If you’ve ever wondered if Tenkara’s popularity is growing in the United States, you’re not alone. I tried to huntdown Tenkara rod sales, but failed. Then someone in the Tenkara Anglers community suggested I look into Google Trends for Tenkara. Brilliant!
Side note: I love the Tenkara Anglers Facebook Group. If you aren’t a member, change that!
Interest in Tenkara exploded in 2009
Tenkara first came to the United States decades ago, but was commercially introduced by Tenkara USA in 2009.
In April 2009, Galhardo launched Tenkara USA, an online tenkara-rod outfitting shop. It was the first company outside Japan to introduce tenkara.
“Ever since, there has been a tremendous amount of interest for tenkara,” Galhardo said. “That’s partly because it’s considered the only really new thing in fly fishing in the U.S. for the last 30 years, since the introduction of spey casting, and, partly it has become very popular because people have been craving something simpler and ideal for stream fly fishing.”
Tenkara USA’s introductory video to Tenkara was published to YouTube on July 8th, 2009 and has been viewed over 1 million times.
Google Trends shows explosive interest in Tenkara beginning in 2009 and continuing through 2016. Searches for the terms “Tenkara” and “Tenkara fishing” peaked about two years ago, plateaued, and then began to decline, but we’ll get to that in a moment.
People in the Rocky Mountain West are REALLY interested in Tenkara
The Rocky Mountain West has arguably the best fly fishing in the lower 48. Sorry, everyone else. Want to argue? Don’t.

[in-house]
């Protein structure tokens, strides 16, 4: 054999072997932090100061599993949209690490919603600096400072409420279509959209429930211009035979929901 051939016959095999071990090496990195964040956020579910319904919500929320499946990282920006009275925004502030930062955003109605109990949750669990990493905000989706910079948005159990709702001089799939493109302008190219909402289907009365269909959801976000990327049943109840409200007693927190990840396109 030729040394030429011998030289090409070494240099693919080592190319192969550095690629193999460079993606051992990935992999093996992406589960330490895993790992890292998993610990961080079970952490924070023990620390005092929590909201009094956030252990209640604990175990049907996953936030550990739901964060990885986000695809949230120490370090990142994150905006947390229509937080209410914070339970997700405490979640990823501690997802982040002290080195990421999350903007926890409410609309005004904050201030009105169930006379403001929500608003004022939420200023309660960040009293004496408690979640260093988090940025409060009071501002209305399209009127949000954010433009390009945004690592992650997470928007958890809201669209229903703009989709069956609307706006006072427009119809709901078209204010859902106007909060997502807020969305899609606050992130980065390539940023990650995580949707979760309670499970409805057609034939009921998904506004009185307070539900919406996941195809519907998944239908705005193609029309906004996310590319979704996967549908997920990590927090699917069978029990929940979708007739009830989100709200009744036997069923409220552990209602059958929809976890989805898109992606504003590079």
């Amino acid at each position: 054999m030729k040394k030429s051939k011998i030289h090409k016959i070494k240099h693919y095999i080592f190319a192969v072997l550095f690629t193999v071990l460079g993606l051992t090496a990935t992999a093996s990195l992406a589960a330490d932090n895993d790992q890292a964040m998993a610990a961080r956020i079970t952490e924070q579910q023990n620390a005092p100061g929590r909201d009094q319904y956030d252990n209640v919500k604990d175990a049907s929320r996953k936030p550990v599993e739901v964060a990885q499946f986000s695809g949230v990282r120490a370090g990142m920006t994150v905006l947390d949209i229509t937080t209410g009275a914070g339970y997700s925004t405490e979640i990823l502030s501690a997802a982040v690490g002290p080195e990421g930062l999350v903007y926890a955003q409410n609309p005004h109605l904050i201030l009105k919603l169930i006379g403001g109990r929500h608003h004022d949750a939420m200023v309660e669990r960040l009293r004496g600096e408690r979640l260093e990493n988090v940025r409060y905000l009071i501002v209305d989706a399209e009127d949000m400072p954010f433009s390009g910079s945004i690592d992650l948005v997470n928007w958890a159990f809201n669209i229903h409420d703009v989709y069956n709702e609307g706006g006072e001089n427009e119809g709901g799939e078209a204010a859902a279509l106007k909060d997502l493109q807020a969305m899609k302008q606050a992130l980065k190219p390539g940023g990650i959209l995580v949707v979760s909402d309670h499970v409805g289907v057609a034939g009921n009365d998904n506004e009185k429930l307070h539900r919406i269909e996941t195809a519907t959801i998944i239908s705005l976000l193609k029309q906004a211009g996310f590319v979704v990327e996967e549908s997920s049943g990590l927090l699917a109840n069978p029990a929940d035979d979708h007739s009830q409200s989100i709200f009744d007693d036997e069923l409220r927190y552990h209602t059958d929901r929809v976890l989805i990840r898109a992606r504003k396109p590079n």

I’ll never leave Montana, brother.
So, it’s fascinating to see that the states with the most people searching for “Tenkara” are in the Rocky Mountain West.
This is great news for Tenkara advocates! People in the Rocky Mountain West know fly fishing and they’re very interested in Tenkara, which means the sport is really breaking into the mainstream, even when it’s mocked by reel fly fishing enthusiasts.
Ok, explain the decline in internet search
Searches for the terms “Tenkara” and “Tenkara fishing” peaked about two years ago, plateaued, and then began to decline, but that isn’t necessarily a bad thing. In fact, what it likely means is that as more people have become familiar with Tenkara fishing, their searches have become more refined and specific.
I wanted to test this theory so I looked into the Google Trends for “fly fishing” and found a 50% drop in searches. Do you think fly fishing is becoming less popular? Of course not! People’s searches have matured.
How does Tenkara compare to other forms of fishing?
While the interest in Tenkara is growing and maturing, Tenkara is still a niche within the larger fly fishing community, but that isn’t surprising. Reel fly fishing has been in the U.S. for a very, very long time. Tenkara, on the other hand is turning ten years old this year and is barely ready for fifth grade.
The important takeaway is that Tenkara is holding strong and becoming more and more popular, accessible, and mainstream.